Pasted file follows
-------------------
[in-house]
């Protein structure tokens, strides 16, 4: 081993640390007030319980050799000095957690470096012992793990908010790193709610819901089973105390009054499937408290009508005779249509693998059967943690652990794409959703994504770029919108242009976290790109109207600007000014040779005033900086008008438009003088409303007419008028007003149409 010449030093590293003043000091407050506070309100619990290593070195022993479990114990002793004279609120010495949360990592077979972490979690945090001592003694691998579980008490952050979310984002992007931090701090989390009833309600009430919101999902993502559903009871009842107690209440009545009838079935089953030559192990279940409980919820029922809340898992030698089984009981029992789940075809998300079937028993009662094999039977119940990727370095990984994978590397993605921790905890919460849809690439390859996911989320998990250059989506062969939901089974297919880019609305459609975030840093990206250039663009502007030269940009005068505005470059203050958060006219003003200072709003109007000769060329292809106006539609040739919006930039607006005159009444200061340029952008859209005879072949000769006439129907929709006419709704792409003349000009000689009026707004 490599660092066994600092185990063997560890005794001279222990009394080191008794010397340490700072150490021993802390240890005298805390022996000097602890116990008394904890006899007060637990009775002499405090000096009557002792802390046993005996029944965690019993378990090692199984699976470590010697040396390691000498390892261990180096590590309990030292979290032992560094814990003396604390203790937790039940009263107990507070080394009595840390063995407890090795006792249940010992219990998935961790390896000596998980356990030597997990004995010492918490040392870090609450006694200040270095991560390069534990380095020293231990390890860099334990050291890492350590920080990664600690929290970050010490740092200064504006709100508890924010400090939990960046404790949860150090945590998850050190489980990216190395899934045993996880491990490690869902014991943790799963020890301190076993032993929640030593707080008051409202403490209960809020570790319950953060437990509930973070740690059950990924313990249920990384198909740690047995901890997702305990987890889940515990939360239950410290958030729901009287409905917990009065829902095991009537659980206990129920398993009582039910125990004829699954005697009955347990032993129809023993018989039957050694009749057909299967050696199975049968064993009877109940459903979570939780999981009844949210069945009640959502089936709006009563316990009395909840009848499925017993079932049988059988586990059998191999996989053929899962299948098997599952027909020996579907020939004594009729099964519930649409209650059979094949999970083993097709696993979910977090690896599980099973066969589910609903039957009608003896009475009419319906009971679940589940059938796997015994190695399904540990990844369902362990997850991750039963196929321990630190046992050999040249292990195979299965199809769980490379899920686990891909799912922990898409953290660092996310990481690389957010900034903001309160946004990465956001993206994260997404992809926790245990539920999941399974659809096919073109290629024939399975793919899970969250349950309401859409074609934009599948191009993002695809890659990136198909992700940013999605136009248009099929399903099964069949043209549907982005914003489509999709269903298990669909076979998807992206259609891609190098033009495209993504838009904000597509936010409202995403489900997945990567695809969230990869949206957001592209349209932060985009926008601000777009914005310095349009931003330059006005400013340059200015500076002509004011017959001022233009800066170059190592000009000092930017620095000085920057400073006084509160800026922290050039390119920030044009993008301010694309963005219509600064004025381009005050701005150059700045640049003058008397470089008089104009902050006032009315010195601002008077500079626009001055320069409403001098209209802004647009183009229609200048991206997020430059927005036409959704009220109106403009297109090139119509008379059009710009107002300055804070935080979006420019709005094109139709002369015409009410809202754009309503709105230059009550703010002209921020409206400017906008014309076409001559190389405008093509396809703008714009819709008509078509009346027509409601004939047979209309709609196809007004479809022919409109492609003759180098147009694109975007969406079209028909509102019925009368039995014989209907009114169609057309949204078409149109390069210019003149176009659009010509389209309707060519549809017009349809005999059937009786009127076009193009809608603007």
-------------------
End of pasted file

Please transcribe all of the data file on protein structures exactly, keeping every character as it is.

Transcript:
[in-house]
């Protein structure tokens, strides 16, 4: 081993640390007030319980050799000095957690470096012992793990908010790193709610819901089973105390009054499937408290009508005779249509693998059967943690652990794409959703994504770029919108242009976290790109109207600007000014040779005033900086008008438009003088409303007419008028007003149409 010449030093590293003043000091407050506070309100619990290593070195022993479990114990002793004279609120010495949360990592077979972490979690945090001592003694691998579980008490952050979310984002992007931090701090989390009833309600009430919101999902993502559903009871009842107690209440009545009838079935089953030559192990279940409980919820029922809340898992030698089984009981029992789940075809998300079937028993009662094999039977119940990727370095990984994978590397993605921790905890919460849809690439390859996911989320998990250059989506062969939901089974297919880019609305459609975030840093990206250039663009502007030269940009005068505005470059203050958060006219003003200072709003109007000769060329292809106006539609040739919006930039607006005159009444200061340029952008859209005879072949000769006439129907929709006419709704792409003349000009000689009026707004 490599660092066994600092185990063997560890005794001279222990009394080191008794010397340490700072150490021993802390240890005298805390022996000097602890116990008394904890006899007060637990009775002499405090000096009557002792802390046993005996029944965690019993378990090692199984699976470590010697040396390691000498390892261990180096590590309990030292979290032992560094814990003396604390203790937790039940009263107990507070080394009595840390063995407890090795006792249940010992219990998935961790390896000596998980356990030597997990004995010492918490040392870090609450006694200040270095991560390069534990380095020293231990390890860099334990050291890492350590920080990664600690929290970050010490740092200064504006709100508890924010400090939990960046404790949860150090945590998850050190489980990216190395899934045993996880491990490690869902014991943790799963020890301190076993032993929640030593707080008051409202403490209960809020570790319950953060437990509930973070740690059950990924313990249920990384198909740690047995901890997702305990987890889940515990939360239950410290958030729901009287409905917990009065829902095991009537659980206990129920398993009582039910125990004829699954005697009955347990032993129809023993018989039957050694009749057909299967050696199975049968064993009877109940459903979570939780999981009844949210069945009640959502089936709006009563316990009395909840009848499925017993079932049988059988586990059998191999996989053929899962299948098997599952027909020996579907020939004594009729099964519930649409209650059979094949999970083993097709696993979910977090690896599980099973066969589910609903039957009608003896009475009419319906009971679940589940059938796997015994190695399904540990990844369902362990997850991750039963196929321990630190046992050999040249292990195979299965199809769980490379899920686990891909799912922990898409953290660092996310990481690389957010900034903001309160946004990465956001993206994260997404992809926790245990539920999941399974659809096919073109290629024939399975793919899970969250349950309401859409074609934009599948191009993002695809890659990136198909992700940013999605136009248009099929399903099964069949043209549907982005914003489509999709269903298990669909076979998807992206259609891609190098033009495209993504838009904000597509936010409202995403489900997945990567695809969230990869949206957001592209349209932060985009926008601000777009914005310095349009931003330059006005400013340059200015500076002509004011017959001022233009800066170059190592000009000092930017620095000085920057400073006084509160800026922290050039390119920030044009993008301010694309963005219509600064004025381009005050701005150059700045640049003058008397470089008089104009902050006032009315010195601002008077500079626009001055320069409403001098209209802004647009183009229609200048991206997020430059927005036409959704009220109106403009297109090139119509008379059009710009107002300055804070935080979006420019709005094109139709002369015409009410809202754009309503709105230059009550703010002209921020409206400017906008014309076409001559190389405008093509396809703008714009819709008509078509009346027509409601004939047979209309709609196809007004479809022919409109492609003759180098147009694109975007969406079209028909509102019925009368039995014989209907009114169609057309949204078409149109390069210019003149176009659009010509389209309707060519549809017009349809005999059937009786009127076009193009809608603007």